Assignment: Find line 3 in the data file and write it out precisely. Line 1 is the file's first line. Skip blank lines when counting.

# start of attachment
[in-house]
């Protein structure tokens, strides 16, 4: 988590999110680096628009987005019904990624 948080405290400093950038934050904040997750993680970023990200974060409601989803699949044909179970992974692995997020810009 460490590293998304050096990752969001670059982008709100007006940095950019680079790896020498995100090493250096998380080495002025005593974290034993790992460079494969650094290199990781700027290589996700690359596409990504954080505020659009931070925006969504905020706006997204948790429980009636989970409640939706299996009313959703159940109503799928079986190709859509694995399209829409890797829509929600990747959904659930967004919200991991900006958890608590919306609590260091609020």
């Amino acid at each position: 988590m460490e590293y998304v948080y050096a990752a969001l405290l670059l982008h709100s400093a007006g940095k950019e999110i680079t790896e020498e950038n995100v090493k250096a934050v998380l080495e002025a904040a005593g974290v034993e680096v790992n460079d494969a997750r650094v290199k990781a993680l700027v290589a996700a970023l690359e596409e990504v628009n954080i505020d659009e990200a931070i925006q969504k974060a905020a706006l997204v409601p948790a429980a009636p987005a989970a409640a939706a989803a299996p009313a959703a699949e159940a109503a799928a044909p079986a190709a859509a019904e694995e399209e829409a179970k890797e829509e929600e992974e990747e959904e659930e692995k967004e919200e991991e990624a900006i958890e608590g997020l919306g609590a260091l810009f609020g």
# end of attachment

């Amino acid at each position: 988590m460490e590293y998304v948080y050096a990752a969001l405290l670059l982008h709100s400093a007006g940095k950019e999110i680079t790896e020498e950038n995100v090493k250096a934050v998380l080495e002025a904040a005593g974290v034993e680096v790992n460079d494969a997750r650094v290199k990781a993680l700027v290589a996700a970023l690359e596409e990504v628009n954080i505020d659009e990200a931070i925006q969504k974060a905020a706006l997204v409601p948790a429980a009636p987005a989970a409640a939706a989803a299996p009313a959703a699949e159940a109503a799928a044909p079986a190709a859509a019904e694995e399209e829409a179970k890797e829509e929600e992974e990747e959904e659930e692995k967004e919200e991991e990624a900006i958890e608590g997020l919306g609590a260091l810009f609020g």